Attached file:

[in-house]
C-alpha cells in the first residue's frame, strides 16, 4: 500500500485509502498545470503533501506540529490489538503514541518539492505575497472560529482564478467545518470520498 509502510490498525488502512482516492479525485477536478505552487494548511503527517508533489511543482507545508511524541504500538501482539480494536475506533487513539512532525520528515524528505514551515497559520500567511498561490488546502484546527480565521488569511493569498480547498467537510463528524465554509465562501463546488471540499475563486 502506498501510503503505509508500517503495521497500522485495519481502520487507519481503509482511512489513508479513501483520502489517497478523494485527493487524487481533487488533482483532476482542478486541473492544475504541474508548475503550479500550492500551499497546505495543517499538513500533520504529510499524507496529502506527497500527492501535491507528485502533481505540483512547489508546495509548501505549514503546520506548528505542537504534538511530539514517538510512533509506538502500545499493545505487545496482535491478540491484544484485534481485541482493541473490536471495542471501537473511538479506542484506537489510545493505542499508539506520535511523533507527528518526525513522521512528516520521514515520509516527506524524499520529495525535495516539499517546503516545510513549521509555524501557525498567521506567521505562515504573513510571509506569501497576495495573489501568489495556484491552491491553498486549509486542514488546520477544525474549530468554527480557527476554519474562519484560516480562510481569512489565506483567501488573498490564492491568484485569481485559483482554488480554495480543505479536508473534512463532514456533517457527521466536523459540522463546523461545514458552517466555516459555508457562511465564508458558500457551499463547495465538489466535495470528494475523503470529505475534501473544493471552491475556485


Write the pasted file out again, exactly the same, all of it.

[in-house]
C-alpha cells in the first residue's frame, strides 16, 4: 500500500485509502498545470503533501506540529490489538503514541518539492505575497472560529482564478467545518470520498 509502510490498525488502512482516492479525485477536478505552487494548511503527517508533489511543482507545508511524541504500538501482539480494536475506533487513539512532525520528515524528505514551515497559520500567511498561490488546502484546527480565521488569511493569498480547498467537510463528524465554509465562501463546488471540499475563486 502506498501510503503505509508500517503495521497500522485495519481502520487507519481503509482511512489513508479513501483520502489517497478523494485527493487524487481533487488533482483532476482542478486541473492544475504541474508548475503550479500550492500551499497546505495543517499538513500533520504529510499524507496529502506527497500527492501535491507528485502533481505540483512547489508546495509548501505549514503546520506548528505542537504534538511530539514517538510512533509506538502500545499493545505487545496482535491478540491484544484485534481485541482493541473490536471495542471501537473511538479506542484506537489510545493505542499508539506520535511523533507527528518526525513522521512528516520521514515520509516527506524524499520529495525535495516539499517546503516545510513549521509555524501557525498567521506567521505562515504573513510571509506569501497576495495573489501568489495556484491552491491553498486549509486542514488546520477544525474549530468554527480557527476554519474562519484560516480562510481569512489565506483567501488573498490564492491568484485569481485559483482554488480554495480543505479536508473534512463532514456533517457527521466536523459540522463546523461545514458552517466555516459555508457562511465564508458558500457551499463547495465538489466535495470528494475523503470529505475534501473544493471552491475556485